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Smart contracts and English law

Smart contracts and English law

Max Alexander-Jones

11/01/2022

Reading time: four minutes

The phrase ‘smart contract’ evokes futuristic images of autonomous robots conducting agreements with each other. In actuality, smart contracts are modelled on the basic concept of a digitalised entity automatically conducting a transaction on the behalf of contracting parties – much like the idea of a vending machine.

The beginnings of the smart contract find themselves in the early 1990s, taking root in the works of lawyer, computer scientist, and cryptographer Nick Szabo. He proposed smart contracts as simply being “a set of promises, specified in digital form'.

Today, with the development of technology, we find ourselves in a position where this ‘digital form’ is evolving to become artificial intelligence (AI), capable of orchestrating contracts independently, and minimising the need for human intervention. 

Before smart contracts can become an established legal concept, however, there are still many questions to be answered - most importantly, how must the codified law of contract evolve to accommodate and account for smart contracts?

A smart contract deviates from a traditional contract’s offer and acceptance in that one or both parties are machinery. There is no official definition of the term, but the fundamental criteria for a ‘smart’ contract is a ‘code’ that will self-execute on certain conditions being fulfilled by the other (human) party. 

To put an example to the terms at hand, we can return to the earlier vending machine idea. When an individual purchases something from a vending machine, they are offering consideration in exchange for an item.

While the machine is not a legal entity, this exchange is regarded as a valid purchase contract as the automated technology has replaced the need for a third party to give the exchange legitimacy.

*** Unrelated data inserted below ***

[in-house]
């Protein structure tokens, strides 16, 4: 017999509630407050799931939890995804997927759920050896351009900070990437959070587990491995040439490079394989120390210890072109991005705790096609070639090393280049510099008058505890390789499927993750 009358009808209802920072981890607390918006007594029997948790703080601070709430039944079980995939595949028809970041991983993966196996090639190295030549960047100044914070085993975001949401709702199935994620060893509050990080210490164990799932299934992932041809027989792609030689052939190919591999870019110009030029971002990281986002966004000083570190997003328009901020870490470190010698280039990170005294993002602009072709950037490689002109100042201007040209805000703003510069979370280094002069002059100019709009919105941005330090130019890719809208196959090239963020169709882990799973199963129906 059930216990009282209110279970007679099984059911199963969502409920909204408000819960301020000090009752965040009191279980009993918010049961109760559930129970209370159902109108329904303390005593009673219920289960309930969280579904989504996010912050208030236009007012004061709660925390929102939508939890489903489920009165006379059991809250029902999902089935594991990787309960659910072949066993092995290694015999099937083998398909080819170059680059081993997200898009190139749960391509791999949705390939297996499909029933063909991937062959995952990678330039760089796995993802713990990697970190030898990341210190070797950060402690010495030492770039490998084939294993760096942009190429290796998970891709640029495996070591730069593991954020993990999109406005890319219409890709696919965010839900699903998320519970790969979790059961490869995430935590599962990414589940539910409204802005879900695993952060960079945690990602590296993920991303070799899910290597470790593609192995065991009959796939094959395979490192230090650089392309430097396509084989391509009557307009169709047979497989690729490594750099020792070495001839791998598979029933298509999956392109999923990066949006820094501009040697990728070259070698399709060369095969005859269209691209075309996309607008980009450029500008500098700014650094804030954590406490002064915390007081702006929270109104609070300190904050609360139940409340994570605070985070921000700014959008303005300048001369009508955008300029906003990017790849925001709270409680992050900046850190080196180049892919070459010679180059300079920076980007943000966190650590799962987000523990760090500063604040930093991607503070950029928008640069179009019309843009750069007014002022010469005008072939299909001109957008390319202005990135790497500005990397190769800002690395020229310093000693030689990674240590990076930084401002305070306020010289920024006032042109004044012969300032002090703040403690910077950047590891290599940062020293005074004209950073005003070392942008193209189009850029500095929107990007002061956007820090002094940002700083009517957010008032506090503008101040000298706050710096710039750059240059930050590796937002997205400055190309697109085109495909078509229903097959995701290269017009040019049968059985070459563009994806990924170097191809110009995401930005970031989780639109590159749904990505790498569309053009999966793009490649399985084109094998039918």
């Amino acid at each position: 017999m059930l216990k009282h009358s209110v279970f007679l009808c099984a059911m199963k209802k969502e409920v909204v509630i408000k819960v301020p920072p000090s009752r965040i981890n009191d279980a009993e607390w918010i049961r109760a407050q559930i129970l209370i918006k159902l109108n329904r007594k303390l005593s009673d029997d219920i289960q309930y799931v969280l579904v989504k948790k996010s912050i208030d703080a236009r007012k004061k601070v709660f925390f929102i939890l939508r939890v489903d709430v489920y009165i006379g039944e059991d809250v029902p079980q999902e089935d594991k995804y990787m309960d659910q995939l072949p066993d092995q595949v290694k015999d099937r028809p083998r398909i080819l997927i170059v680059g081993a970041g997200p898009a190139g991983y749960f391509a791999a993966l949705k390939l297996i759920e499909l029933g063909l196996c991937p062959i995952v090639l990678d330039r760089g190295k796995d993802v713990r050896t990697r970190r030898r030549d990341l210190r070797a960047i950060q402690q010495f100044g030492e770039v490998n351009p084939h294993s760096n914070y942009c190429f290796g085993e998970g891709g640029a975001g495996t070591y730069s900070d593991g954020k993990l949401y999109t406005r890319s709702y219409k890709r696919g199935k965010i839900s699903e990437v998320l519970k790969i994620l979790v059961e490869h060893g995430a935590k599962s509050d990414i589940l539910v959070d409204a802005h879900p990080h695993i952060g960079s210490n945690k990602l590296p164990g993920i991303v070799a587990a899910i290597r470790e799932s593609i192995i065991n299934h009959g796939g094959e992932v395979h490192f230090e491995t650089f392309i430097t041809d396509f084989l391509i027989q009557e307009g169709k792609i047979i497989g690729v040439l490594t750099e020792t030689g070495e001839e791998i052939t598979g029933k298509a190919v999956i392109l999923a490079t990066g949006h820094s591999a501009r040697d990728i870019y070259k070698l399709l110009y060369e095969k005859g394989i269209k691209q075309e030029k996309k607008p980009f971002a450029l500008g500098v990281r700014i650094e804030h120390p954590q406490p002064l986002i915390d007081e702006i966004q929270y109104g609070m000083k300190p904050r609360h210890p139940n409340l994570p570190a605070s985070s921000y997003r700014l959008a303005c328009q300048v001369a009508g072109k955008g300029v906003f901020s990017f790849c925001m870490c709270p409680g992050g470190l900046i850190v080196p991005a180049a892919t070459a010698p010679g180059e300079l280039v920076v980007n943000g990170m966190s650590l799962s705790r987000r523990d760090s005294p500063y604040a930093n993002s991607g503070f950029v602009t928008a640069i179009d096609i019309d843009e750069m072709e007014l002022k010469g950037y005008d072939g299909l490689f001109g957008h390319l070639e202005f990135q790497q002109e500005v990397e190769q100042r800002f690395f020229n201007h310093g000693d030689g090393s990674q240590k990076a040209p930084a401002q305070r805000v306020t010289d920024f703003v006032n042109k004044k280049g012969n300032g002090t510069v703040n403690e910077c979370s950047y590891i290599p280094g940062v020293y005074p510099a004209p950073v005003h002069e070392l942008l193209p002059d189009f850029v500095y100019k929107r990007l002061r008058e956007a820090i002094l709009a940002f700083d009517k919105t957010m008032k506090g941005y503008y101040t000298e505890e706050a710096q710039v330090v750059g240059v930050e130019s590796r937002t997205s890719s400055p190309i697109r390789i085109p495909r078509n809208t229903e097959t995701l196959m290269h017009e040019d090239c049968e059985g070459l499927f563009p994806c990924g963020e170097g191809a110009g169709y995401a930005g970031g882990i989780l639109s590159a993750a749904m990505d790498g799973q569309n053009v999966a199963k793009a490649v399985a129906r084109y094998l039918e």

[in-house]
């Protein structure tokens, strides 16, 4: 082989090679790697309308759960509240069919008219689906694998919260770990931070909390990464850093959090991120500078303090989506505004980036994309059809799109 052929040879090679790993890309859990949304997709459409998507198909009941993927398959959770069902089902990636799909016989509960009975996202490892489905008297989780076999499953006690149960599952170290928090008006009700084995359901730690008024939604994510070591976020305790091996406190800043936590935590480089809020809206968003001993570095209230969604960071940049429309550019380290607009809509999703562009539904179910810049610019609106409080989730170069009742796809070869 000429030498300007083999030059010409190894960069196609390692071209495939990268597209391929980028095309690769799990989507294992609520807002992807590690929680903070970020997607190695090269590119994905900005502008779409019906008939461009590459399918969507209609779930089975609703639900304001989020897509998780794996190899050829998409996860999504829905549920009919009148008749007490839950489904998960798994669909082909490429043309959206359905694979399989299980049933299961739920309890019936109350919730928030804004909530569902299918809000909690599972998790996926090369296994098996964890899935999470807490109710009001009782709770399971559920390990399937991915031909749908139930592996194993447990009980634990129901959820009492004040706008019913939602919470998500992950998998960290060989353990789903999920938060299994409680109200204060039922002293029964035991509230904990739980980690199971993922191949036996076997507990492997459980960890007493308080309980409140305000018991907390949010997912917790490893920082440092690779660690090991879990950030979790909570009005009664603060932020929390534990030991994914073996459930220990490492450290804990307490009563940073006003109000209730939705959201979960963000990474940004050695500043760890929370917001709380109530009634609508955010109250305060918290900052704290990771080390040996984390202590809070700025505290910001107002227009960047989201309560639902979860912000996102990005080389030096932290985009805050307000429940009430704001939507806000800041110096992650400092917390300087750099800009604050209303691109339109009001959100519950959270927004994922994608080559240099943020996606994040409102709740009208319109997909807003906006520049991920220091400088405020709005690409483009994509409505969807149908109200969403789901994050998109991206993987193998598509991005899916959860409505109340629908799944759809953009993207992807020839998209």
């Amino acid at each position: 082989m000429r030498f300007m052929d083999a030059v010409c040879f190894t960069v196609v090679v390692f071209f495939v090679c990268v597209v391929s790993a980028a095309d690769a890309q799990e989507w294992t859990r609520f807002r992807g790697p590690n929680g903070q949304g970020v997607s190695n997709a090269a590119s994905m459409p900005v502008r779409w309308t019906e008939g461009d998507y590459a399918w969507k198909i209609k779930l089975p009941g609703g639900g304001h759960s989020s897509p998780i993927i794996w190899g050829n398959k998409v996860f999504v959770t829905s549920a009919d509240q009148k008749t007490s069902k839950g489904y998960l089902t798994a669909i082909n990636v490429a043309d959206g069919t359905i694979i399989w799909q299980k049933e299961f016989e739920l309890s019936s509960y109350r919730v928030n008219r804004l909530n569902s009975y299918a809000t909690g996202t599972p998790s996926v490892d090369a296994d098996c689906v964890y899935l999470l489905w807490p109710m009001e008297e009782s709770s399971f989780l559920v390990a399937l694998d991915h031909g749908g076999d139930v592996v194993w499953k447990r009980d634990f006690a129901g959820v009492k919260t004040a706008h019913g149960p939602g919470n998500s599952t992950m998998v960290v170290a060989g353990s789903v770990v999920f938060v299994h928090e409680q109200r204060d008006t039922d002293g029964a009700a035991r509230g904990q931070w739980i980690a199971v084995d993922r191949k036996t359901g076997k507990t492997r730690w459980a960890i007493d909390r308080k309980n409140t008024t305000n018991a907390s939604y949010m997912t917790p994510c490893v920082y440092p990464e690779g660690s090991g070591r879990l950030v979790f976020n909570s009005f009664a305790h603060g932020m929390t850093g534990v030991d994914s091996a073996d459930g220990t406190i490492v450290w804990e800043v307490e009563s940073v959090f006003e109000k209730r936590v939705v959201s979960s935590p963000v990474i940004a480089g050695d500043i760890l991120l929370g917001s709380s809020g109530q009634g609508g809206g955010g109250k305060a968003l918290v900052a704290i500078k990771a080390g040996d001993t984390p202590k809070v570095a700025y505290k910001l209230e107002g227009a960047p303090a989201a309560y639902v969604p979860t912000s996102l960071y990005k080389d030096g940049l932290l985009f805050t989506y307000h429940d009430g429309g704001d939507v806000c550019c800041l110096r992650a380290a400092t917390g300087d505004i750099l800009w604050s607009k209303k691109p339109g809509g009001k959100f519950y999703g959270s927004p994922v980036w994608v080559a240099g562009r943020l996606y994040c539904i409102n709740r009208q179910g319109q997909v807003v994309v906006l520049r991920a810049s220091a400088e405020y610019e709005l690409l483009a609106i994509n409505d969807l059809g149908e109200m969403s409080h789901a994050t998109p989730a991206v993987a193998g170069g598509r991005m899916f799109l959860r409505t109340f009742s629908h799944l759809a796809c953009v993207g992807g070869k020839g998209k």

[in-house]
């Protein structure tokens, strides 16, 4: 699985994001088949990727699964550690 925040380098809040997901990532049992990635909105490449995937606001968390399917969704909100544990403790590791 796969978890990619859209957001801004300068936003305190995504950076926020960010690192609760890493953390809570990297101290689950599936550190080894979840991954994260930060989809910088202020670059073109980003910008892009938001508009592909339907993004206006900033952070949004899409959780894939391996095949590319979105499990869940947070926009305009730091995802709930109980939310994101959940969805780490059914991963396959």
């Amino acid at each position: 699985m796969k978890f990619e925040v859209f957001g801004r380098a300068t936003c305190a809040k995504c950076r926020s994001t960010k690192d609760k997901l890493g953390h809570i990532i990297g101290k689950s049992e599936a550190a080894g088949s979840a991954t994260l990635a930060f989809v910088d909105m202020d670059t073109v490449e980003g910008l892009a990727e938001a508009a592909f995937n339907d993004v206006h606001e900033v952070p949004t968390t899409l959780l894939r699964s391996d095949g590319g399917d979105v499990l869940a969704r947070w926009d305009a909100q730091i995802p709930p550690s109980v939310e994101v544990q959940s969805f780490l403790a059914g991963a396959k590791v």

Smart contracts are considered the future contracts following the recent explosion of blockchain technology. A ‘blockchain’ is a series of time-stamped blocks of data that are linked together and encrypted against fraudulent modification.

The security offered by this technology makes it an attractive method of contracting that can be enforced without the need for human intervention, thereby reducing the potential for human error or moral hazards.

The current vision for smart contracts places them in instances where there is a need for greater efficiency and security. This includes the provision of financial services or the purchase of property, where an automated transfer of goods or services would be contingent upon the stipulations of the blockchain mechanism being fulfilled. 

Smart contracts certainly do have a place within the English legal system, and they are now recognised as binding legal agreements. Despite this, there is very little case law on the concept, with none falling under the jurisdiction of English law, leading to a vacuum in legal guidance.

The Law Commission has submitted a recent call for evidence to help ensure that smart contracts can thrive under English and Welsh Law.

One primary point of contention regarding the validity of smart contracts is the inability to classify machines as ‘legal entities’ under existing law. Moreover, if an autonomous machine is granted the ability to conduct activity on behalf of a legal human entity, where would liability be placed in the instance of a contractual breach?

It would be unjust to hold the human party liable, as they will have blindly consented to only machine-readable code - however, liability also could not be placed on the machine, as it is not classed as a legal entity under existing law.

In November 2019, the LawTech Delivery Panel (established by the government, Judiciary, and Law Society) sought to address these gaps through the publication of an official legal statement on ‘Cryptoassets and Smart Contracts’.

While this does not qualify as binding legal authority, it is the most legitimate advice on the matter and is used as guidance by commercial entities.

It concludes that, where the three key features of contract formation are present (ie, an agreement, consideration, and intention to create legal relations), the existing rules of English contract law should apply to smart contracts. 

On the whole, many gaps within contract law remain. When consideration is given to the increasing use of AI by law firms, smart contracts seem the natural next step.

However, there is no doubt that solidifying smart contracts within English law will require large scale changes to existing law or perhaps even the creation of entirely novel legal doctrines.

Regardless, the role of smart contracts within English law will only grow in the coming decades.